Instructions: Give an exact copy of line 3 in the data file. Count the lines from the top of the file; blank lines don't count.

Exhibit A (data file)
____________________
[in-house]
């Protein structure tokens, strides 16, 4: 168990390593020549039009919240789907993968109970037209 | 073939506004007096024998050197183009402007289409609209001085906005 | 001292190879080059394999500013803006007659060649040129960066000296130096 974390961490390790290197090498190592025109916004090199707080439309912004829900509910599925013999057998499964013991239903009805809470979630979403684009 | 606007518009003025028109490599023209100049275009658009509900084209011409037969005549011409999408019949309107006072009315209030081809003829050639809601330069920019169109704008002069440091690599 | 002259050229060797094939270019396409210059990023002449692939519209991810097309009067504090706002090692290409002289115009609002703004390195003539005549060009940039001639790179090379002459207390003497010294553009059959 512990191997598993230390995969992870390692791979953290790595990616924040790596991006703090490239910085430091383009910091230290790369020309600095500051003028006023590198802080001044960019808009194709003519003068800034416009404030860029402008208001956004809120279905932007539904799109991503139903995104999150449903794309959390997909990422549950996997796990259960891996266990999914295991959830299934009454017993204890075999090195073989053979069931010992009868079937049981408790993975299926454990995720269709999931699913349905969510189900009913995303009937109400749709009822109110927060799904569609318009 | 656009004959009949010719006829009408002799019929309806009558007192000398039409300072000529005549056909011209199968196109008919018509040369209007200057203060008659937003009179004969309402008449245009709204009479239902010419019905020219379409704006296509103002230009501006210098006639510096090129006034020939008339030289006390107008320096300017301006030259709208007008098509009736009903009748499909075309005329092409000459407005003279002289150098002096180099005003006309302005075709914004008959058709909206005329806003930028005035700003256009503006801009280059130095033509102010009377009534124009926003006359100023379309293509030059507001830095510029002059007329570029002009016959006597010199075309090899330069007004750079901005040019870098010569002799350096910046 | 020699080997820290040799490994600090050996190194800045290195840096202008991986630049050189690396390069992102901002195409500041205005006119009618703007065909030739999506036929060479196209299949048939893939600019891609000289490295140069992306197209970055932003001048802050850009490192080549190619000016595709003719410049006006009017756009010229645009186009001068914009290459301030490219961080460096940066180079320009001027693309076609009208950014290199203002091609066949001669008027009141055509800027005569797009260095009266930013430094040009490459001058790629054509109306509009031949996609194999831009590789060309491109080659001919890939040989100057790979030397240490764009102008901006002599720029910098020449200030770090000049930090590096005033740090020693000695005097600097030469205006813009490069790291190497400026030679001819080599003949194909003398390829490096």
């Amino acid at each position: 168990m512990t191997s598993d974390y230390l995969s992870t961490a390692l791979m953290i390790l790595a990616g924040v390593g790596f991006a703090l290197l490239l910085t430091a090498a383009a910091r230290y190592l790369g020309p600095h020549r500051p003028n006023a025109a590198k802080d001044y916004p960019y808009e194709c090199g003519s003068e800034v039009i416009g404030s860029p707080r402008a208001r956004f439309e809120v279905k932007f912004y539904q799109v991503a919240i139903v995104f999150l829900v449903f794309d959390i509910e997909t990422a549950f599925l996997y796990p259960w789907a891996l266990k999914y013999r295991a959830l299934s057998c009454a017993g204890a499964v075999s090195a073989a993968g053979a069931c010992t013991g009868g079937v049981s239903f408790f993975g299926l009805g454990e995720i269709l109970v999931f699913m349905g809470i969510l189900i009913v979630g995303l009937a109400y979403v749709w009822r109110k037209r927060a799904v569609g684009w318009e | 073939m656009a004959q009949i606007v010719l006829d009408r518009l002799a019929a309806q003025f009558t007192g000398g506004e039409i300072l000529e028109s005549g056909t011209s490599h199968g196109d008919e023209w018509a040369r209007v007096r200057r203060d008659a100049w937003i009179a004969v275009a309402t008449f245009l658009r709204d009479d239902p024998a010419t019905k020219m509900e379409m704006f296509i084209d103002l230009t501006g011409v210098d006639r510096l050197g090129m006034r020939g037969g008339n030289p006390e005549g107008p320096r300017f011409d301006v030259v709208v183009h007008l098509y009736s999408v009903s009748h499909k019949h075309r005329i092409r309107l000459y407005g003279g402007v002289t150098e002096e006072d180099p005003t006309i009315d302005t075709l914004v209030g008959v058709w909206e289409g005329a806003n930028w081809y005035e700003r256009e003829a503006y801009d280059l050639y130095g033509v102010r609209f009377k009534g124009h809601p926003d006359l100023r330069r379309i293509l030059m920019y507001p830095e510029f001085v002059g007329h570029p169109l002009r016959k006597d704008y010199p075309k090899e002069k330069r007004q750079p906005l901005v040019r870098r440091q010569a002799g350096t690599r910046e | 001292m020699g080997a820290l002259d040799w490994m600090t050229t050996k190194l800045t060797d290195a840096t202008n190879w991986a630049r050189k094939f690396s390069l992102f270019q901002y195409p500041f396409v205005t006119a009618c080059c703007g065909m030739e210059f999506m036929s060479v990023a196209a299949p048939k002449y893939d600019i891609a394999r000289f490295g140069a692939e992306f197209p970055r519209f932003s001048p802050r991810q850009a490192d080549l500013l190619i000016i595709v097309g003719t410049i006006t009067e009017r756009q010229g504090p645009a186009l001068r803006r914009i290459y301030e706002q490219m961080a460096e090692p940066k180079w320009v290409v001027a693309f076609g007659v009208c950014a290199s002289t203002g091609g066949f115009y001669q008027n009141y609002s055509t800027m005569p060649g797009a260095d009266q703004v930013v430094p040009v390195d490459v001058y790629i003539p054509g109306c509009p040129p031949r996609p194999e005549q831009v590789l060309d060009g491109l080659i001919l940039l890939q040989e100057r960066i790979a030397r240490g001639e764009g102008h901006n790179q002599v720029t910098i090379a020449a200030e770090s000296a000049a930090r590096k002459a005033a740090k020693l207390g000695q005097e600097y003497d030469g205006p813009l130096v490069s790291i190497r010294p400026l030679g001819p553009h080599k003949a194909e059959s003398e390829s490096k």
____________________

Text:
């Amino acid at each position: 168990m512990t191997s598993d974390y230390l995969s992870t961490a390692l791979m953290i390790l790595a990616g924040v390593g790596f991006a703090l290197l490239l910085t430091a090498a383009a910091r230290y190592l790369g020309p600095h020549r500051p003028n006023a025109a590198k802080d001044y916004p960019y808009e194709c090199g003519s003068e800034v039009i416009g404030s860029p707080r402008a208001r956004f439309e809120v279905k932007f912004y539904q799109v991503a919240i139903v995104f999150l829900v449903f794309d959390i509910e997909t990422a549950f599925l996997y796990p259960w789907a891996l266990k999914y013999r295991a959830l299934s057998c009454a017993g204890a499964v075999s090195a073989a993968g053979a069931c010992t013991g009868g079937v049981s239903f408790f993975g299926l009805g454990e995720i269709l109970v999931f699913m349905g809470i969510l189900i009913v979630g995303l009937a109400y979403v749709w009822r109110k037209r927060a799904v569609g684009w318009e | 073939m656009a004959q009949i606007v010719l006829d009408r518009l002799a019929a309806q003025f009558t007192g000398g506004e039409i300072l000529e028109s005549g056909t011209s490599h199968g196109d008919e023209w018509a040369r209007v007096r200057r203060d008659a100049w937003i009179a004969v275009a309402t008449f245009l658009r709204d009479d239902p024998a010419t019905k020219m509900e379409m704006f296509i084209d103002l230009t501006g011409v210098d006639r510096l050197g090129m006034r020939g037969g008339n030289p006390e005549g107008p320096r300017f011409d301006v030259v709208v183009h007008l098509y009736s999408v009903s009748h499909k019949h075309r005329i092409r309107l000459y407005g003279g402007v002289t150098e002096e006072d180099p005003t006309i009315d302005t075709l914004v209030g008959v058709w909206e289409g005329a806003n930028w081809y005035e700003r256009e003829a503006y801009d280059l050639y130095g033509v102010r609209f009377k009534g124009h809601p926003d006359l100023r330069r379309i293509l030059m920019y507001p830095e510029f001085v002059g007329h570029p169109l002009r016959k006597d704008y010199p075309k090899e002069k330069r007004q750079p906005l901005v040019r870098r440091q010569a002799g350096t690599r910046e | 001292m020699g080997a820290l002259d040799w490994m600090t050229t050996k190194l800045t060797d290195a840096t202008n190879w991986a630049r050189k094939f690396s390069l992102f270019q901002y195409p500041f396409v205005t006119a009618c080059c703007g065909m030739e210059f999506m036929s060479v990023a196209a299949p048939k002449y893939d600019i891609a394999r000289f490295g140069a692939e992306f197209p970055r519209f932003s001048p802050r991810q850009a490192d080549l500013l190619i000016i595709v097309g003719t410049i006006t009067e009017r756009q010229g504090p645009a186009l001068r803006r914009i290459y301030e706002q490219m961080a460096e090692p940066k180079w320009v290409v001027a693309f076609g007659v009208c950014a290199s002289t203002g091609g066949f115009y001669q008027n009141y609002s055509t800027m005569p060649g797009a260095d009266q703004v930013v430094p040009v390195d490459v001058y790629i003539p054509g109306c509009p040129p031949r996609p194999e005549q831009v590789l060309d060009g491109l080659i001919l940039l890939q040989e100057r960066i790979a030397r240490g001639e764009g102008h901006n790179q002599v720029t910098i090379a020449a200030e770090s000296a000049a930090r590096k002459a005033a740090k020693l207390g000695q005097e600097y003497d030469g205006p813009l130096v490069s790291i190497r010294p400026l030679g001819p553009h080599k003949a194909e059959s003398e390829s490096k």